This is part of a series of posts about our Pacific Hotspots expedition. Today’s highlight: prehistoric hagfish.
Oregon Leg, Day 4
Today we ran the R/V Miss Linda twenty miles west of Bandon, Oregon to Coquille Bank. This offshore bank, also known as the Bandon High Spot, rises up off the continental shelf break to a relatively shallow 300 feet in depth. Oceana worked to protect this area from bottom trawling in 2005. The regulations went into place in 2006 and now five years after the area was protected, we had the chance to dive there with the ROV.
In 2007, Drs. Mark Hixon and Brian Tissot published a scientific paper on the effects of bottom trawling at Coquille Bank. They found striking differences in the seafloor communities between heavily trawled and untrawled areas including more fish abundance and more diversity in the untrawled areas. They also found that bottom trawling affects marine life living in soft sediments and not just rocky seafloor habitats.
We completed four dives to a maximum depth of 680 feet. The seafloor was dark, a mix of rich muddy sediments, boulders, sand and bedrock. The eerie seafloor was scattered with interesting bottom feeders not seen at our shallower dives. Creatures like hagfish, which look like eels but date back approximately 550 million years and are the only living animals that have a skull but not a vertebral column. The ROV also found a cryptic looking box crab, sole, rosethorn rockfish, prawns, small corals and large vase sponges.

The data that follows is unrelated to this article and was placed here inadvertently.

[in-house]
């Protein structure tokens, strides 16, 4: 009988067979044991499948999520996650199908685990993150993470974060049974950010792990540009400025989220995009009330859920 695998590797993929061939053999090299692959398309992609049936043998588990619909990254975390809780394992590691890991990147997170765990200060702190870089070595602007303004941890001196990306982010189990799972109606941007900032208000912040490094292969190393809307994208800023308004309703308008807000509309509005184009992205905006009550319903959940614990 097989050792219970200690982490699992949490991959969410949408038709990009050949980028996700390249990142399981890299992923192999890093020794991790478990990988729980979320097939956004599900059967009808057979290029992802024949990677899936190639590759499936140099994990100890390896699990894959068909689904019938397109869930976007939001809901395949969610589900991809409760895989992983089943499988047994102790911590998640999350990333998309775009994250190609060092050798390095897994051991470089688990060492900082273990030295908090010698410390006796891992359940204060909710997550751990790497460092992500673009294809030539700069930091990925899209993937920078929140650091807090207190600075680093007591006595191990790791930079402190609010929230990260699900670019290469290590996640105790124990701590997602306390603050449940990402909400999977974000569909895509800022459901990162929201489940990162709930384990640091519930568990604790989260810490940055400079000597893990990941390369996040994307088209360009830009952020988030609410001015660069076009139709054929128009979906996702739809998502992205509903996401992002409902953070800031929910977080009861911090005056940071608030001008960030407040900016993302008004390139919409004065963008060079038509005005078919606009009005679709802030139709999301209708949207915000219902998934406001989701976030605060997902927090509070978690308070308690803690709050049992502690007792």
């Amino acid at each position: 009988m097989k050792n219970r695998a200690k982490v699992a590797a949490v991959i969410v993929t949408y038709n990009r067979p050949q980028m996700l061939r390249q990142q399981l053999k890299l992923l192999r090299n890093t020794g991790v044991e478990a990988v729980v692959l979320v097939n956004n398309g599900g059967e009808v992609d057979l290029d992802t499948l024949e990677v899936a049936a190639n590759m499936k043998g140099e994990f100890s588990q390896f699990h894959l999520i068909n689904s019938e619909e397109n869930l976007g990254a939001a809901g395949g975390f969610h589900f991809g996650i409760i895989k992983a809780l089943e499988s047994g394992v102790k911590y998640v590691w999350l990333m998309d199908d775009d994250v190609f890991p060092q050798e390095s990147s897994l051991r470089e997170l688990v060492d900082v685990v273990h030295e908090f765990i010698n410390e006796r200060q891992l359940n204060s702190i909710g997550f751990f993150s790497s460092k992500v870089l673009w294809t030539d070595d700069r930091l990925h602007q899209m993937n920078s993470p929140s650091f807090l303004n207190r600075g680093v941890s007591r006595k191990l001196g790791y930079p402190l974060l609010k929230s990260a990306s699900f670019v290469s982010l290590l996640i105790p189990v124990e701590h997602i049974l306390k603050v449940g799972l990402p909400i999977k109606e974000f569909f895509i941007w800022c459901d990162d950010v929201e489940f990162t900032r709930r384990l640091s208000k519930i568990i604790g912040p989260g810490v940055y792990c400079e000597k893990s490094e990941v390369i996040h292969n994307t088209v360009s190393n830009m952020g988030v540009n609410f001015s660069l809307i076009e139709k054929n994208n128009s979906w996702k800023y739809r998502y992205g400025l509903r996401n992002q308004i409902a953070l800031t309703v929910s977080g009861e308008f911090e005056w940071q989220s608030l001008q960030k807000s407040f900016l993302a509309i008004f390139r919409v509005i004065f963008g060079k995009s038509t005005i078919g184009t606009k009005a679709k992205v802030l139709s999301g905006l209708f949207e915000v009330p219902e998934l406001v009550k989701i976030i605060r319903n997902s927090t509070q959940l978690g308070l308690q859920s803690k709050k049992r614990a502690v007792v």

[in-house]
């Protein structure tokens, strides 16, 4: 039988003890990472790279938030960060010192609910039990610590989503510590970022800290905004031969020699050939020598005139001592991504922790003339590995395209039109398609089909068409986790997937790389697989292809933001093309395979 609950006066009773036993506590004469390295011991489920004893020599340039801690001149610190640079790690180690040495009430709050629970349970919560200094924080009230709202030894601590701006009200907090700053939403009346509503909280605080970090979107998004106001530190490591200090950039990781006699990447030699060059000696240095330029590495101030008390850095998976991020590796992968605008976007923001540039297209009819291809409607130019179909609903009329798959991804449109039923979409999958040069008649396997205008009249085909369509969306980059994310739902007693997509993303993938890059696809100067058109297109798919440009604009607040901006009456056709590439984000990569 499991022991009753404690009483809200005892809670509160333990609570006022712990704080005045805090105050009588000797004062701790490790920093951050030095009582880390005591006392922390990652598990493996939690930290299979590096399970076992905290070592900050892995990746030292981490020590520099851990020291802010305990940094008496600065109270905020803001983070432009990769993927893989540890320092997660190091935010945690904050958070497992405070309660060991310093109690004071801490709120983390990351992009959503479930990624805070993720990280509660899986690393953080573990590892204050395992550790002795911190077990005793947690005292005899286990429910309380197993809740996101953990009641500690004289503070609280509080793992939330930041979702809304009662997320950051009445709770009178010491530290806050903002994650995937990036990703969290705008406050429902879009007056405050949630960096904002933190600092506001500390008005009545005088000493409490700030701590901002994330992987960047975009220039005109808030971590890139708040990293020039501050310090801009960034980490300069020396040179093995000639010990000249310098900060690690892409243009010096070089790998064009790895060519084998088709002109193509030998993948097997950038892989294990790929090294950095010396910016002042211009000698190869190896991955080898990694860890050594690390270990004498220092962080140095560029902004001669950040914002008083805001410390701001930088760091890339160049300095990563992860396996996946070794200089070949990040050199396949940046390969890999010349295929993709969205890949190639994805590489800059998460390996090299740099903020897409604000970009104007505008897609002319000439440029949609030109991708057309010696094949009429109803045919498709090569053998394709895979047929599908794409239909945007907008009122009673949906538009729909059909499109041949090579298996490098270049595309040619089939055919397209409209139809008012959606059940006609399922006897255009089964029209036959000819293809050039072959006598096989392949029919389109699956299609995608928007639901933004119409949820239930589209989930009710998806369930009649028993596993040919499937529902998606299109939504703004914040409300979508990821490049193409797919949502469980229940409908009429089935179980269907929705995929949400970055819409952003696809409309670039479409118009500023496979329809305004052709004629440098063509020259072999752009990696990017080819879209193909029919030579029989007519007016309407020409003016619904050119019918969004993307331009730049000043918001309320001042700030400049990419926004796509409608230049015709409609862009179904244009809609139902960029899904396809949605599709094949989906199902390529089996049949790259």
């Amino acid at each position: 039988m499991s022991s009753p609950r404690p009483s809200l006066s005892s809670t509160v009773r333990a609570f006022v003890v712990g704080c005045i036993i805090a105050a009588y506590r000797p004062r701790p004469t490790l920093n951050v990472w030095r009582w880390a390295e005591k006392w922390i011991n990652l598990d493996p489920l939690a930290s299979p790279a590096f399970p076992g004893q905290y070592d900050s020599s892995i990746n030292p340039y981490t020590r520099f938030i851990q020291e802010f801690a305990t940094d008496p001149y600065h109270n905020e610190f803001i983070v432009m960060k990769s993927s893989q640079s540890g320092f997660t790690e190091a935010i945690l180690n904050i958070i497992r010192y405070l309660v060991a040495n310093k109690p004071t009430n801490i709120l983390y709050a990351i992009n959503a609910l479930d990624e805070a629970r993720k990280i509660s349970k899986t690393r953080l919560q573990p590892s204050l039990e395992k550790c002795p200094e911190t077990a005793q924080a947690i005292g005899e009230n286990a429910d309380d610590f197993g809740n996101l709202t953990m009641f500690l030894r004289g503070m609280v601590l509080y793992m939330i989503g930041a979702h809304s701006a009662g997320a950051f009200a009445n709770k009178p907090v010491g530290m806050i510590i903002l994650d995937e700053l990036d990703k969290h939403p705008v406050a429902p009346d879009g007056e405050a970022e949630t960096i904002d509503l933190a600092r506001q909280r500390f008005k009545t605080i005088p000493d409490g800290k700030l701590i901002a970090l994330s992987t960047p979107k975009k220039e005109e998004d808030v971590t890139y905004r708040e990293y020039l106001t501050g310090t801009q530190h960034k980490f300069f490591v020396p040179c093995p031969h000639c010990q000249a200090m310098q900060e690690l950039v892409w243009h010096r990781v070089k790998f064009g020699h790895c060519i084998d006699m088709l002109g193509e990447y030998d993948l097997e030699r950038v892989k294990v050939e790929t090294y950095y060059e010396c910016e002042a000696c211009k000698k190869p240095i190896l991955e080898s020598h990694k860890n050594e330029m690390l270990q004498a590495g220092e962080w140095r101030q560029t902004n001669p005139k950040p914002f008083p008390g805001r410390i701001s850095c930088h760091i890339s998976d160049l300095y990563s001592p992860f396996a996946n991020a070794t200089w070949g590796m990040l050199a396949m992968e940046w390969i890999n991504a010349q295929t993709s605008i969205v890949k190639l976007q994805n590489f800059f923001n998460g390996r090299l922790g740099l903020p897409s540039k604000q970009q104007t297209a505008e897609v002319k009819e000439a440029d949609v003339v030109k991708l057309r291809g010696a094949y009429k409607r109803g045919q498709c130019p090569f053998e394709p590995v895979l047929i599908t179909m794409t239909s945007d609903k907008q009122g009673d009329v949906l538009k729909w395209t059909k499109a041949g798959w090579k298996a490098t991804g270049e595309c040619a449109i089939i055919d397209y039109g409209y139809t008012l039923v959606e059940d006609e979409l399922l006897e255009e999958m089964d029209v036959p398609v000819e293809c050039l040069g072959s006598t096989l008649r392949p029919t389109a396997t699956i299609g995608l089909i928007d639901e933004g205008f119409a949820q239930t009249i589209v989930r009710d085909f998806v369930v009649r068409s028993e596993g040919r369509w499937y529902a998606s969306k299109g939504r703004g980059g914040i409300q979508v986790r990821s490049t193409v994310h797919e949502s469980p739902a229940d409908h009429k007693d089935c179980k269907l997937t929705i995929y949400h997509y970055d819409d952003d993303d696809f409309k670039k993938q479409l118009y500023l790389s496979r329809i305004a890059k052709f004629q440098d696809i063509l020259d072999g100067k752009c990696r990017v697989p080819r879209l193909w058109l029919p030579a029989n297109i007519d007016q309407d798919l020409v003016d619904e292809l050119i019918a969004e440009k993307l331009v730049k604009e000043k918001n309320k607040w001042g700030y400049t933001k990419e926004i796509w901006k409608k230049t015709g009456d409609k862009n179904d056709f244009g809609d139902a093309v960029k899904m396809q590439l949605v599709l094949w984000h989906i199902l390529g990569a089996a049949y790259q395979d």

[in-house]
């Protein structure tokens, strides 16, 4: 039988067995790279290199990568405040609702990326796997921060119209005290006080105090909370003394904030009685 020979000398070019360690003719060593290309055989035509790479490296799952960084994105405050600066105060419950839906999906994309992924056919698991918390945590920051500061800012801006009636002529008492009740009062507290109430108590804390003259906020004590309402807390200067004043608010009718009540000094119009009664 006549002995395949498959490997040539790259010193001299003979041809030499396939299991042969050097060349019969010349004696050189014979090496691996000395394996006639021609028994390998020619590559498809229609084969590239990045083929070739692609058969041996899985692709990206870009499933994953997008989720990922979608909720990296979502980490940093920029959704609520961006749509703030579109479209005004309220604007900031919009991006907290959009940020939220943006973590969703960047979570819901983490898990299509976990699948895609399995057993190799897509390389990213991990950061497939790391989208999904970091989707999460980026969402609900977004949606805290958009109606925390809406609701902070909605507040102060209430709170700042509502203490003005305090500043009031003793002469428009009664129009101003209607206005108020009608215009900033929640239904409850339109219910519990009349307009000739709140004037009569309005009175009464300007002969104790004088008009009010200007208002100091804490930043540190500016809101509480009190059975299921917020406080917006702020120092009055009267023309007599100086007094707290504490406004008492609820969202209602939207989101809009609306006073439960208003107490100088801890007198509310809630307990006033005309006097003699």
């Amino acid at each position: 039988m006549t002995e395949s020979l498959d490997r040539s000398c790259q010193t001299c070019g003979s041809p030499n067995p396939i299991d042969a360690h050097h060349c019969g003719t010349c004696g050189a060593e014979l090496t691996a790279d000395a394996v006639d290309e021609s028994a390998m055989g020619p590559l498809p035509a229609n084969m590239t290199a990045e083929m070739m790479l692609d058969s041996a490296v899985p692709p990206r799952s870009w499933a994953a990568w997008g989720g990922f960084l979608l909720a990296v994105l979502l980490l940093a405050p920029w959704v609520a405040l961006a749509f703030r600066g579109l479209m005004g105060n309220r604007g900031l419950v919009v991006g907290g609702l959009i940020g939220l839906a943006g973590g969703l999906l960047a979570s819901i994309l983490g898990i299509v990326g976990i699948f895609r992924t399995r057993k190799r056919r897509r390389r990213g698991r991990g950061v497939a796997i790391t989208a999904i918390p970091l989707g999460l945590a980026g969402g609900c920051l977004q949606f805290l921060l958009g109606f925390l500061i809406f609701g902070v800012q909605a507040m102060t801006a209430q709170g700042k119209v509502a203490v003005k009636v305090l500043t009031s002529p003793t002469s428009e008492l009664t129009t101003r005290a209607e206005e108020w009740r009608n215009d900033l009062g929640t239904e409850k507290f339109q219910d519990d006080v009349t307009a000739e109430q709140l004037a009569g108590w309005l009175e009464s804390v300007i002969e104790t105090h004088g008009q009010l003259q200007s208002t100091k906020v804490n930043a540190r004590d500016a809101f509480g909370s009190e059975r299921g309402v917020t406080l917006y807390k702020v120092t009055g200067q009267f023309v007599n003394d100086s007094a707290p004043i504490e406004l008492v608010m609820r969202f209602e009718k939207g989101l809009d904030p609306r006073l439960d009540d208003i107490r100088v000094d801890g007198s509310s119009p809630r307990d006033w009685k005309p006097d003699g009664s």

On the surface sixteen albatross followed the Miss Linda, porpoise surfed the waves of her bow, and humpback whales passed behind.
Coquille Bank is certainly a Pacific Ocean hotspot. We were fortunate to get out there. We didn’t originally plan to go that far offshore but given how hard we worked to protect this area, we decided to go for it. As our captain says, “I love it when a plan comes together.”